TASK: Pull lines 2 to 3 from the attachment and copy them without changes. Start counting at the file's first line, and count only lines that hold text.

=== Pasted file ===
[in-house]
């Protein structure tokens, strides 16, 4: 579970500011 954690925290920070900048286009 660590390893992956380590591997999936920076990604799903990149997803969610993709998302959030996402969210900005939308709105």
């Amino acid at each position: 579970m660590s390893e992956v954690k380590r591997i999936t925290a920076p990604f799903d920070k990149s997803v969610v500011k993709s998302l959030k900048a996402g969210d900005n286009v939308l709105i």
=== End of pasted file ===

């Protein structure tokens, strides 16, 4: 579970500011 954690925290920070900048286009 660590390893992956380590591997999936920076990604799903990149997803969610993709998302959030996402969210900005939308709105």
């Amino acid at each position: 579970m660590s390893e992956v954690k380590r591997i999936t925290a920076p990604f799903d920070k990149s997803v969610v500011k993709s998302l959030k900048a996402g969210d900005n286009v939308l709105i």